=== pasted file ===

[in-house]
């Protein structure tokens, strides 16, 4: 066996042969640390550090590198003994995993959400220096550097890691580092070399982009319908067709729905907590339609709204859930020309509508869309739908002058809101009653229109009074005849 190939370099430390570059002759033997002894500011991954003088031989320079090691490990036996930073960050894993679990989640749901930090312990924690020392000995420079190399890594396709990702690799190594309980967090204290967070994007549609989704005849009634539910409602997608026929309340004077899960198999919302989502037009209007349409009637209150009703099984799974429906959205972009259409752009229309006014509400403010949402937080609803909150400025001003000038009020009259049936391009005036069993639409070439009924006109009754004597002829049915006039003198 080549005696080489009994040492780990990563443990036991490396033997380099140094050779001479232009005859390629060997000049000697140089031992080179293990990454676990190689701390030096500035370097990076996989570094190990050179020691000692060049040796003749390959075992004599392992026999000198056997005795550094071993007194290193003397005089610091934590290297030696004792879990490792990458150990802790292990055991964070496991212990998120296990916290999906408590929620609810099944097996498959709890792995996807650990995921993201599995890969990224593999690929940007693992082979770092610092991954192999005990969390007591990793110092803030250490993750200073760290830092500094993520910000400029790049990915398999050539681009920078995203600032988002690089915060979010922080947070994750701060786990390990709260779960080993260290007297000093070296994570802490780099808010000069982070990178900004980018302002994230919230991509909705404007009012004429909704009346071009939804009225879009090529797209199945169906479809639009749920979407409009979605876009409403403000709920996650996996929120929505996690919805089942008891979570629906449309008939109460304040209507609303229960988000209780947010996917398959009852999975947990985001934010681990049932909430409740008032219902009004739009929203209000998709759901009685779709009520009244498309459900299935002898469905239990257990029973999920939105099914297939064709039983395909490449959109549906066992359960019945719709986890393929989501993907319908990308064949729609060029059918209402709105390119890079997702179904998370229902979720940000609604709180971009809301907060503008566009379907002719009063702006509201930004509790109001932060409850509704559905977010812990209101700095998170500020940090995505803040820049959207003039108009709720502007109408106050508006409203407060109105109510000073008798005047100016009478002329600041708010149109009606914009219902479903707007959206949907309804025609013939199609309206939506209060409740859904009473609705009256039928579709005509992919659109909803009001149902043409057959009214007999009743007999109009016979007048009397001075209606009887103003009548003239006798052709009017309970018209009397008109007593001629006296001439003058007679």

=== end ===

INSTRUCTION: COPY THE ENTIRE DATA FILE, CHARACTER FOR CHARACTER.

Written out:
[in-house]
């Protein structure tokens, strides 16, 4: 066996042969640390550090590198003994995993959400220096550097890691580092070399982009319908067709729905907590339609709204859930020309509508869309739908002058809101009653229109009074005849 190939370099430390570059002759033997002894500011991954003088031989320079090691490990036996930073960050894993679990989640749901930090312990924690020392000995420079190399890594396709990702690799190594309980967090204290967070994007549609989704005849009634539910409602997608026929309340004077899960198999919302989502037009209007349409009637209150009703099984799974429906959205972009259409752009229309006014509400403010949402937080609803909150400025001003000038009020009259049936391009005036069993639409070439009924006109009754004597002829049915006039003198 080549005696080489009994040492780990990563443990036991490396033997380099140094050779001479232009005859390629060997000049000697140089031992080179293990990454676990190689701390030096500035370097990076996989570094190990050179020691000692060049040796003749390959075992004599392992026999000198056997005795550094071993007194290193003397005089610091934590290297030696004792879990490792990458150990802790292990055991964070496991212990998120296990916290999906408590929620609810099944097996498959709890792995996807650990995921993201599995890969990224593999690929940007693992082979770092610092991954192999005990969390007591990793110092803030250490993750200073760290830092500094993520910000400029790049990915398999050539681009920078995203600032988002690089915060979010922080947070994750701060786990390990709260779960080993260290007297000093070296994570802490780099808010000069982070990178900004980018302002994230919230991509909705404007009012004429909704009346071009939804009225879009090529797209199945169906479809639009749920979407409009979605876009409403403000709920996650996996929120929505996690919805089942008891979570629906449309008939109460304040209507609303229960988000209780947010996917398959009852999975947990985001934010681990049932909430409740008032219902009004739009929203209000998709759901009685779709009520009244498309459900299935002898469905239990257990029973999920939105099914297939064709039983395909490449959109549906066992359960019945719709986890393929989501993907319908990308064949729609060029059918209402709105390119890079997702179904998370229902979720940000609604709180971009809301907060503008566009379907002719009063702006509201930004509790109001932060409850509704559905977010812990209101700095998170500020940090995505803040820049959207003039108009709720502007109408106050508006409203407060109105109510000073008798005047100016009478002329600041708010149109009606914009219902479903707007959206949907309804025609013939199609309206939506209060409740859904009473609705009256039928579709005509992919659109909803009001149902043409057959009214007999009743007999109009016979007048009397001075209606009887103003009548003239006798052709009017309970018209009397008109007593001629006296001439003058007679």